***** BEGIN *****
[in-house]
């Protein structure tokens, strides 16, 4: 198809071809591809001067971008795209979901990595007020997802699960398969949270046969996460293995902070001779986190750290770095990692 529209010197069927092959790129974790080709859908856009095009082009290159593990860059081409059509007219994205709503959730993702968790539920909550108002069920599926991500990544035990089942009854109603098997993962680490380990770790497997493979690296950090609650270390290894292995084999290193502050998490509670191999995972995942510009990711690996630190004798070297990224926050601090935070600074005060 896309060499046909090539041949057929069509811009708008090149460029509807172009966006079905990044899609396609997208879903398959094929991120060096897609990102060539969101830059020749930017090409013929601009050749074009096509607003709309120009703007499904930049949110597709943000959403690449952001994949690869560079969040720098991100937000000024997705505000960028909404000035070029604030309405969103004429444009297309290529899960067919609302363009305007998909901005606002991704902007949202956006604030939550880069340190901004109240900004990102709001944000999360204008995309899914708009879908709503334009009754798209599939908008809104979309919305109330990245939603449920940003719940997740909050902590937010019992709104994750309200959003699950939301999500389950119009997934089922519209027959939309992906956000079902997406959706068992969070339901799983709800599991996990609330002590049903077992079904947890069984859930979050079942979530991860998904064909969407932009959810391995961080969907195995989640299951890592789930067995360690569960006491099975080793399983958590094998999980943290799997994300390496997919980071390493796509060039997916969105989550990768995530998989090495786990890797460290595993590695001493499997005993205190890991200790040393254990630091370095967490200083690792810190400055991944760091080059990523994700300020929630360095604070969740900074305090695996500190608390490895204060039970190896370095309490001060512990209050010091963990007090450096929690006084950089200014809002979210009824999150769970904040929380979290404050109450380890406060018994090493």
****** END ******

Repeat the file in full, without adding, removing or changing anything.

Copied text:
[in-house]
């Protein structure tokens, strides 16, 4: 198809071809591809001067971008795209979901990595007020997802699960398969949270046969996460293995902070001779986190750290770095990692 529209010197069927092959790129974790080709859908856009095009082009290159593990860059081409059509007219994205709503959730993702968790539920909550108002069920599926991500990544035990089942009854109603098997993962680490380990770790497997493979690296950090609650270390290894292995084999290193502050998490509670191999995972995942510009990711690996630190004798070297990224926050601090935070600074005060 896309060499046909090539041949057929069509811009708008090149460029509807172009966006079905990044899609396609997208879903398959094929991120060096897609990102060539969101830059020749930017090409013929601009050749074009096509607003709309120009703007499904930049949110597709943000959403690449952001994949690869560079969040720098991100937000000024997705505000960028909404000035070029604030309405969103004429444009297309290529899960067919609302363009305007998909901005606002991704902007949202956006604030939550880069340190901004109240900004990102709001944000999360204008995309899914708009879908709503334009009754798209599939908008809104979309919305109330990245939603449920940003719940997740909050902590937010019992709104994750309200959003699950939301999500389950119009997934089922519209027959939309992906956000079902997406959706068992969070339901799983709800599991996990609330002590049903077992079904947890069984859930979050079942979530991860998904064909969407932009959810391995961080969907195995989640299951890592789930067995360690569960006491099975080793399983958590094998999980943290799997994300390496997919980071390493796509060039997916969105989550990768995530998989090495786990890797460290595993590695001493499997005993205190890991200790040393254990630091370095967490200083690792810190400055991944760091080059990523994700300020929630360095604070969740900074305090695996500190608390490895204060039970190896370095309490001060512990209050010091963990007090450096929690006084950089200014809002979210009824999150769970904040929380979290404050109450380890406060018994090493």